Microsoft's Windows 10 phones won't get Android app ports anytime soon

Microsoft has delayed and possibly killed its plan to allow developers to port Android apps to Windows 10 phones.

Windows 10 Mobile Build 10136
Mark Hachman

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Microsoft’s audacious plan to bring apps from competing platforms to Windows 10 Mobile has hit a snag—at least for Android conversions. Microsoft's tool to port Android apps to Windows 10 Mobile, dubbed Project Astoria, is delayed. Some reports say the tool may be canceled altogether.

“We’re committed to offering developers many options to bring their apps to the Windows Platform...The Astoria bridge is not ready yet,” Microsoft said in a statement to several news sites including Windows Central.

Astoria is one part of Microsoft’s larger plan to close the so-called app gap that exists between Windows mobile devices and its two larger rivals, Android and iOS. The two bigger platforms have thousands of apps that are actively maintained and new, high-quality apps constantly appear in each app store. Windows, on the other hand, lags behind in terms of top-tier apps, and those that do show up receive frustratingly infrequent updates.

Microsoft hoped to change all that with tools dubbed "bridges" for porting Android, iOS, and web apps to Windows 10. The idea was to make it easy for developers to bring their apps to Windows Phone with minimal changes to their code base.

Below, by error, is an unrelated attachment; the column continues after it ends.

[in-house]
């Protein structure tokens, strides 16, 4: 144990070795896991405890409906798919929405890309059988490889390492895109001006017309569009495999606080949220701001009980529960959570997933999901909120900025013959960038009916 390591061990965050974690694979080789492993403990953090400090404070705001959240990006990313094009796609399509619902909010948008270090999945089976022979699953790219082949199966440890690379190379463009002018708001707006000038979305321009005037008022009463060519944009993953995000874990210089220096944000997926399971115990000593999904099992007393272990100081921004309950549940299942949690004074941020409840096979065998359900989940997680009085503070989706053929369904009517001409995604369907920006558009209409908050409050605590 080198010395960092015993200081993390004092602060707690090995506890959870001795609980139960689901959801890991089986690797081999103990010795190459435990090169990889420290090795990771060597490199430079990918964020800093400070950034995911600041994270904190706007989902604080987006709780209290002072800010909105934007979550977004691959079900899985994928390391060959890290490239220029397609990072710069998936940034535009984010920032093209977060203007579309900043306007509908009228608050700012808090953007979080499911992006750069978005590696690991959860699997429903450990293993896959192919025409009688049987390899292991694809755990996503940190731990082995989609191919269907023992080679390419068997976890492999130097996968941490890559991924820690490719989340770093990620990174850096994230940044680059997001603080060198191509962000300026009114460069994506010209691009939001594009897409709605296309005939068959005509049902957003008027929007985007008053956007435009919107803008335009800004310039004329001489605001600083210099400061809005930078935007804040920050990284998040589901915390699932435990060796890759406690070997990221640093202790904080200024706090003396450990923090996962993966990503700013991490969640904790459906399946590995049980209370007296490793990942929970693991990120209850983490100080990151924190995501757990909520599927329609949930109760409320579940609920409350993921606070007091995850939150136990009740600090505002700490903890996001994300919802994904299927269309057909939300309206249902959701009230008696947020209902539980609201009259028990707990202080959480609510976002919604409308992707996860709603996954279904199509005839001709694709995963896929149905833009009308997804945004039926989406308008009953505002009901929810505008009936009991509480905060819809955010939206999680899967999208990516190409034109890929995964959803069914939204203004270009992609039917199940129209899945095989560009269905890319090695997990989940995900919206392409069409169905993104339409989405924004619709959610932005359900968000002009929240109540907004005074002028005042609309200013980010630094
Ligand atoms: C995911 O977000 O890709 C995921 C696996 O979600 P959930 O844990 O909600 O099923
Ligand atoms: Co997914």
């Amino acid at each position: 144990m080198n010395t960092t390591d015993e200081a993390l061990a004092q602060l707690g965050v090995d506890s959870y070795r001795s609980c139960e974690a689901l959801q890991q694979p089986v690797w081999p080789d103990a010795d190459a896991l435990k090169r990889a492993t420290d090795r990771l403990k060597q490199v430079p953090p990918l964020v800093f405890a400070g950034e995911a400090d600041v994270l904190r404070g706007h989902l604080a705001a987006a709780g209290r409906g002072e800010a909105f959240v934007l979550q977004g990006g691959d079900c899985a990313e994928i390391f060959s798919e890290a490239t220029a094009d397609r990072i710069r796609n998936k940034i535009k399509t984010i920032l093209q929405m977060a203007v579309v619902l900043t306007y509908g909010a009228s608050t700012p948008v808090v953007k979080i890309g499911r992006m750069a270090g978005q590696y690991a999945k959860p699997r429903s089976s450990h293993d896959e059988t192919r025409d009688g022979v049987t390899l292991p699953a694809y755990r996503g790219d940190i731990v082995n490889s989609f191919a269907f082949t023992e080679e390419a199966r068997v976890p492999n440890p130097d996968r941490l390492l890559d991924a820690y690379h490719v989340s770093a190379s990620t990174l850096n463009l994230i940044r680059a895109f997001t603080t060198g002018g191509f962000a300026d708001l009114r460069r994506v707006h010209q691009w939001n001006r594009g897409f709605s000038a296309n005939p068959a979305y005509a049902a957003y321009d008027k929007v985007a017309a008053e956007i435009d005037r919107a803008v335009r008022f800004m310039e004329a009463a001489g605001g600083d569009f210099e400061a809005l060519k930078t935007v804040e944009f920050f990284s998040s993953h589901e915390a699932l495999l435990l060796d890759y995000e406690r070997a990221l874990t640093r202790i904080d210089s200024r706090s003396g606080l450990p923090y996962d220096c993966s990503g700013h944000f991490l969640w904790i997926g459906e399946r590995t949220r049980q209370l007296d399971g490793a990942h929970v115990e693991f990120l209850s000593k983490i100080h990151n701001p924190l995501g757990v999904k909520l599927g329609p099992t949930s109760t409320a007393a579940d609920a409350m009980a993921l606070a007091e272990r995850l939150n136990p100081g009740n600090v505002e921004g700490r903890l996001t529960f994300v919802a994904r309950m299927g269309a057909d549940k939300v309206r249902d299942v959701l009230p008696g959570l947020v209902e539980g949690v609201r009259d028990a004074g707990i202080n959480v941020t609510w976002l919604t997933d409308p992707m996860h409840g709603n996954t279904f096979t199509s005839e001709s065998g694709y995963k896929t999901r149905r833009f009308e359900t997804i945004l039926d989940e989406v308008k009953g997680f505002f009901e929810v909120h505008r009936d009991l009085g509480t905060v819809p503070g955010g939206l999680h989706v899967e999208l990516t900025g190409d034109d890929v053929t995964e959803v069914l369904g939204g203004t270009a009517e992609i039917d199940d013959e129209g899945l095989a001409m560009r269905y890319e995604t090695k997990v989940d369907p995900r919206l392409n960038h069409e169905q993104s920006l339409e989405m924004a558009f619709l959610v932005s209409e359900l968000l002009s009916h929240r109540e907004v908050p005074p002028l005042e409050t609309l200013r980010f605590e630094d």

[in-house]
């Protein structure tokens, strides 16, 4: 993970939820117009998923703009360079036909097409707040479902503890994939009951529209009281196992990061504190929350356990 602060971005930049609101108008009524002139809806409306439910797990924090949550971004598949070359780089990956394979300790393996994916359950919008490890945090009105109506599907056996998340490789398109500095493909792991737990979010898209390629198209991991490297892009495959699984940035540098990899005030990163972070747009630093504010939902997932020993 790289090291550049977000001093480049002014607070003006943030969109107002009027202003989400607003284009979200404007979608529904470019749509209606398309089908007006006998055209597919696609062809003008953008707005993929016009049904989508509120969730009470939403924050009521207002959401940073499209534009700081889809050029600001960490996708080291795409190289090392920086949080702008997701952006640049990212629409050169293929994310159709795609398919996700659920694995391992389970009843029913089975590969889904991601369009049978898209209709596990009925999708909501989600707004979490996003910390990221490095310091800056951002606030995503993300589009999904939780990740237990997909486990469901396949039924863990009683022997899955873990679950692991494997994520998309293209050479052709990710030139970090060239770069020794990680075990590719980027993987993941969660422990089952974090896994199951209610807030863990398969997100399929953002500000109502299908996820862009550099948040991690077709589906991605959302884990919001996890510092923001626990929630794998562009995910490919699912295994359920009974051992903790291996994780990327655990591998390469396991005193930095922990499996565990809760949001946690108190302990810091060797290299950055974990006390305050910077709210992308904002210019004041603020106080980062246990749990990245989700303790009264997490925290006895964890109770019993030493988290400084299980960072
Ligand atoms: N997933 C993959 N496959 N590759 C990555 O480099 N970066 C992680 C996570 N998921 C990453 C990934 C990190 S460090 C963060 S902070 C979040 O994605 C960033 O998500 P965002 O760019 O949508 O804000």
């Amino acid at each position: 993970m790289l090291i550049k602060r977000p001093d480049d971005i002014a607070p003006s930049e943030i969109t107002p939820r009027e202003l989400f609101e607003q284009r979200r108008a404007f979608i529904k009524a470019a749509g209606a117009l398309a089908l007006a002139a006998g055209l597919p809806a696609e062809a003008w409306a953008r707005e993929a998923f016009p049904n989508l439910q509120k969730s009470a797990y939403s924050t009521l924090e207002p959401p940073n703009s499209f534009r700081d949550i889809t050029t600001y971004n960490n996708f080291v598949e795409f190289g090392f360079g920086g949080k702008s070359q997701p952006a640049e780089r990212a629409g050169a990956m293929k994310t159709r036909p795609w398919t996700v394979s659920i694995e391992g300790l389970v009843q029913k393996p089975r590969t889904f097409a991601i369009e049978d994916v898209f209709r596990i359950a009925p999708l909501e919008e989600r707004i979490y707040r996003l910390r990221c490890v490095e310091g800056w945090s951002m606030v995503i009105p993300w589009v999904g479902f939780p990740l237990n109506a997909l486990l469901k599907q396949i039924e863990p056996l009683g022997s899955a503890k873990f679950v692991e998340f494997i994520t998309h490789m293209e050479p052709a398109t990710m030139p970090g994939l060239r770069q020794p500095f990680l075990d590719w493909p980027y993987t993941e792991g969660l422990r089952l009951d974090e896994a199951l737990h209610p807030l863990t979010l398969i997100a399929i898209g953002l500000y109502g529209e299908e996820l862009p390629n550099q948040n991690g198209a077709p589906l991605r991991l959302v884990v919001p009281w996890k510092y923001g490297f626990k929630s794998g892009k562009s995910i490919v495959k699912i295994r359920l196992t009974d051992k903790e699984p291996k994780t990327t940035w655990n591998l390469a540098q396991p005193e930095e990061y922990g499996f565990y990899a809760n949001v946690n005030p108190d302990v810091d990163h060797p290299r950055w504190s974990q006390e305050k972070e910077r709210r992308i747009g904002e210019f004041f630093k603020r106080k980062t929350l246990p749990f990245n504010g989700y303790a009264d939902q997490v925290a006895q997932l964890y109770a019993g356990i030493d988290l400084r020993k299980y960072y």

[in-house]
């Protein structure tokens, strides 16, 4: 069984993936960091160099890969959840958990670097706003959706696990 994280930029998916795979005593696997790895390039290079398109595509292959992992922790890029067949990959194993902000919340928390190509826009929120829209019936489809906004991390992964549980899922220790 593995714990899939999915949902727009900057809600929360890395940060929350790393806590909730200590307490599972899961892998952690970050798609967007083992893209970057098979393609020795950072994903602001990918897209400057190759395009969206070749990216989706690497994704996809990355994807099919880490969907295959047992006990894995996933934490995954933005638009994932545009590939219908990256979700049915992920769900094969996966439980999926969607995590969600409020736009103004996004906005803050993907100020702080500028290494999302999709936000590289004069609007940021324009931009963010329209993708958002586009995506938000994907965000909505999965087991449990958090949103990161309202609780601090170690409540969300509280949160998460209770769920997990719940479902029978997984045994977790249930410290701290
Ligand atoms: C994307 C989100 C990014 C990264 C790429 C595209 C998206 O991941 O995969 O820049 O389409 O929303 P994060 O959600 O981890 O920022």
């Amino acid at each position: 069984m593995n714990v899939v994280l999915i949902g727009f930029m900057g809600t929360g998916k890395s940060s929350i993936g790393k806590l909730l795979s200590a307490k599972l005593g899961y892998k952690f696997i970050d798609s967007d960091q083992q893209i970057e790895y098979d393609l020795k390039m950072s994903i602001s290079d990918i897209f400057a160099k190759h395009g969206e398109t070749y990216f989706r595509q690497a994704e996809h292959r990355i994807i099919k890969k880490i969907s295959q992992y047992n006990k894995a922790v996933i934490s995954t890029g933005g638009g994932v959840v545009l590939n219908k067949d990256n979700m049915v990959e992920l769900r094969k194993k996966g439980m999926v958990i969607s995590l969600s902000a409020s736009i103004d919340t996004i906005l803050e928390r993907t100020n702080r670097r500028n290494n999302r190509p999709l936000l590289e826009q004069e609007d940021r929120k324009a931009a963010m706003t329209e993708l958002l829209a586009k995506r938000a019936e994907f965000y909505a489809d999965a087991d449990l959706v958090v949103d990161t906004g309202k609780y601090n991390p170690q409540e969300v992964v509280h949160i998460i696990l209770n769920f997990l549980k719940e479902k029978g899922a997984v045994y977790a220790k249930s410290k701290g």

The impact on you at home: Even with Microsoft’s scaled back mobile ambitions it desperately needs to improve the app situation for Windows-based smartphones. The Windows Bridges are Microsoft’s most realistic way to rapidly beef up the app selection for upcoming Windows 10 Mobile devices. Without that all-critical ecosystem of third-party apps it will be hard to convince Windows users to try out the new Lumia devices rolling out this week—no matter how seamlessly Windows 10 Mobile devices integrate with Windows 10 on the PC.

Bridge to iOS

Microsoft’s iOS porting tool, called Project Islandwood, is already available. It requires a little bit of investment by developers since they must make some changes to their code and re-compile the app. Nevertheless, it makes the process much easier than starting from scratch.

Astoria, however, was reportedly going to be an app emulator similar to what BlackBerry tried, and is still trying, to do to make BlackBerry 10 more palatable to users. Emulated apps are problematic, however, since they can often feel unnatural in their non-native environments and can also be subject to performance issues.

Microsoft has yet to say whether Astoria will be mothballed, but even if it is the company may try to find another way to make it easy for Java-based Android apps to come to Windows 10 Mobile.

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